Diploma Thesis

Integral Turbulence Characteristics and Their Parameterisations

Christoph Thomas (06/2001-11/2001)

Support: Thomas Foken

This study presents a re-evaluation of parameterisations from literature of integral turbulence characteristics of wind velocity components and temperature in the surface layer. From this reevaluation, recommendations for practical applications are given including a newly derived scaling factor. Integral turbulence characteristics have great importance for e.g. air pollution modelling and quality assessment of turbulence data. The parameterisations were applied to turbulence data obtained during 5 individual experiments over homogeneous and slightly heterogeneous terrain, covering a latitudinal range from 52° North to 70° South. The parameterisations, investigated in this study, include expressions for locally influencing parameters such as atmospheric stability and surface properties, and nonlocal parameters such as mixing layer height and geographical latitude. For near neutral and slightly stable conditions, integral turbulence characteristics of the vertical and horizontal wind velocities were found to be dependent on the geographical latitude. They were observed to scale best with the newly derived parameter z+ .f/u*, stemming from the Rossbynumber similarity. For unstable conditions, atmospheric stability represented by the dimensionless height ζ, derived from the Monin-Obukhov theory, was found to be the most influencing parameter for integral turbulence characteristics of the wind components. The integral turbulence characteristic of the temperature was observed to scale with the atmospheric stability over the entire stability range. Hence, local and non-local parameters were observed to affect atmospheric turbulent flow quantities in the surface layer.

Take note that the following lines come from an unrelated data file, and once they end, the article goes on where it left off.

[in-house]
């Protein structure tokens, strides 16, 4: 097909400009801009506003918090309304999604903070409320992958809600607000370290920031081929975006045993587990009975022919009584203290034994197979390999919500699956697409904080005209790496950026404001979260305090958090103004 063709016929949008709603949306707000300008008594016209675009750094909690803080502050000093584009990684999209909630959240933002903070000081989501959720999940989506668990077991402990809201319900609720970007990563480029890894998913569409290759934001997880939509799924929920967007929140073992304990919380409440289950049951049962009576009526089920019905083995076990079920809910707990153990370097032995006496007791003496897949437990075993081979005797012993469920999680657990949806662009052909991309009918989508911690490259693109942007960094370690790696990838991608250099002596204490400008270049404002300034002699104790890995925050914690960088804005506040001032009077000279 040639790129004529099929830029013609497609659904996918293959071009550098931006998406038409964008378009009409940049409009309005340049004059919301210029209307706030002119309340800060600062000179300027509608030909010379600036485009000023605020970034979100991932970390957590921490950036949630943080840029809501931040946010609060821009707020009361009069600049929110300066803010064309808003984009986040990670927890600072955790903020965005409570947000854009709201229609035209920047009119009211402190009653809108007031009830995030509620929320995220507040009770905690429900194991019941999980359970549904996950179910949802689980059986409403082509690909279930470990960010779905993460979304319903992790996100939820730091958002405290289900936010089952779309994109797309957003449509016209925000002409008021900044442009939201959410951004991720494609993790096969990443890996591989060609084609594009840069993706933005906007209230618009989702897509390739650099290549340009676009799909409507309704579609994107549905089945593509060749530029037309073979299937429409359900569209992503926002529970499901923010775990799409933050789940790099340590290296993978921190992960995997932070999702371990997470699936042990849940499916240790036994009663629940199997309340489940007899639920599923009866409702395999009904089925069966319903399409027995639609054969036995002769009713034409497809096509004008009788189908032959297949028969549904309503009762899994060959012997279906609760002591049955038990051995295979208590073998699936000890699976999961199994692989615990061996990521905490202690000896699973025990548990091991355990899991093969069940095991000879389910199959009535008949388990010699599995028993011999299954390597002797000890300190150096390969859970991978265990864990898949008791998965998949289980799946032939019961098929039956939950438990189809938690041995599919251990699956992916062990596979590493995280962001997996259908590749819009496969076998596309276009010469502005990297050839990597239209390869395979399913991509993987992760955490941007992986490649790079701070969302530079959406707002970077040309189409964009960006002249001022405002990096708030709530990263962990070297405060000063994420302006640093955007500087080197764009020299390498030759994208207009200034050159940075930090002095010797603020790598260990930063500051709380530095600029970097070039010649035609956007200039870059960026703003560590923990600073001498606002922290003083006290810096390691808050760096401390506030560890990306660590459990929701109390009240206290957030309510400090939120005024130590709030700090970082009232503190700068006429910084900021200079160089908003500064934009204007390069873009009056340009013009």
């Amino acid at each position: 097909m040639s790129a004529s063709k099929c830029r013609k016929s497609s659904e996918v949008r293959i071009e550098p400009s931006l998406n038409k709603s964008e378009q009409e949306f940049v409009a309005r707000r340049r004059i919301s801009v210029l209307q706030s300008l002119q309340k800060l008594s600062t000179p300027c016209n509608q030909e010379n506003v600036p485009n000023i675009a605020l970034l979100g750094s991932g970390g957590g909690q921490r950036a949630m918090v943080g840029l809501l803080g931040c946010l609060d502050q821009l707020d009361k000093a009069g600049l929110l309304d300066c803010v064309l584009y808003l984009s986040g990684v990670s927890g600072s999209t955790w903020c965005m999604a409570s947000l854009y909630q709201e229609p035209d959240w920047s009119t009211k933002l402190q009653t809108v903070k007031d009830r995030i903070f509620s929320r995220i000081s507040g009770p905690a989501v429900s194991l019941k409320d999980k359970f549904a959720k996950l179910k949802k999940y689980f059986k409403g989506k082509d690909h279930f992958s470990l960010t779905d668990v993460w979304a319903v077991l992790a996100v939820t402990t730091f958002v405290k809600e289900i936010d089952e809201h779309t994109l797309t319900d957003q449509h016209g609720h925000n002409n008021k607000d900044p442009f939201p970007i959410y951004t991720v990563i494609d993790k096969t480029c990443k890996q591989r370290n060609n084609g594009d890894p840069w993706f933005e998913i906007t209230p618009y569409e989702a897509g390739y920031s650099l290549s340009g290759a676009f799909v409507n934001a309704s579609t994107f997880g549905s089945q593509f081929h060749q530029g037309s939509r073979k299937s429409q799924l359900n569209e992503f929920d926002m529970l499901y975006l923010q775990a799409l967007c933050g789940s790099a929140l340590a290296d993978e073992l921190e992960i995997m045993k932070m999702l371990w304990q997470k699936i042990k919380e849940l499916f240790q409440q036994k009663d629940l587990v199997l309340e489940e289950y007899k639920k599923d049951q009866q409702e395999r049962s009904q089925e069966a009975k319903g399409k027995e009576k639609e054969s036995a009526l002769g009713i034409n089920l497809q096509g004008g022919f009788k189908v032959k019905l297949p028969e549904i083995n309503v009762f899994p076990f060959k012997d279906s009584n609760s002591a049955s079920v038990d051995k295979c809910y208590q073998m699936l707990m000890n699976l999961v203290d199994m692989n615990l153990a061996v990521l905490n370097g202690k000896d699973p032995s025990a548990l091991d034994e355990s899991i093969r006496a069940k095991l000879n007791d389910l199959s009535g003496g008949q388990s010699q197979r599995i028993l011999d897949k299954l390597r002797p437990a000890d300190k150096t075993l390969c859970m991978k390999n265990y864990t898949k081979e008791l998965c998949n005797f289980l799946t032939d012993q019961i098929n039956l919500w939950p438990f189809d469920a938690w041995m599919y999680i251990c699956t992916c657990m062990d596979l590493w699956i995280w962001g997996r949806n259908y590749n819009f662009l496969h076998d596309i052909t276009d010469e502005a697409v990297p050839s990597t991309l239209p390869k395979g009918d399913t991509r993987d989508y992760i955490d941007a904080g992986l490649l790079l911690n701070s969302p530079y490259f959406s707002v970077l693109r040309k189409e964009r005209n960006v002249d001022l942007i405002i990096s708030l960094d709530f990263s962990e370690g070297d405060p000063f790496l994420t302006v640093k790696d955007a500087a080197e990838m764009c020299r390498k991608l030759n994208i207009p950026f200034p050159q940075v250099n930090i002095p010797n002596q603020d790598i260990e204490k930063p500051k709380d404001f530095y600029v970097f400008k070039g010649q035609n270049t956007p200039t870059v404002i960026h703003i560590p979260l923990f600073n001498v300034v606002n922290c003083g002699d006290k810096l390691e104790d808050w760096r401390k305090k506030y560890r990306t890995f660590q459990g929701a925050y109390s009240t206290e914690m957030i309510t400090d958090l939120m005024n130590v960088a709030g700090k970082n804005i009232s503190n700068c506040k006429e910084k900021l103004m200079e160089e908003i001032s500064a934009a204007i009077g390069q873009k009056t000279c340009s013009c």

last modified 2007-11-19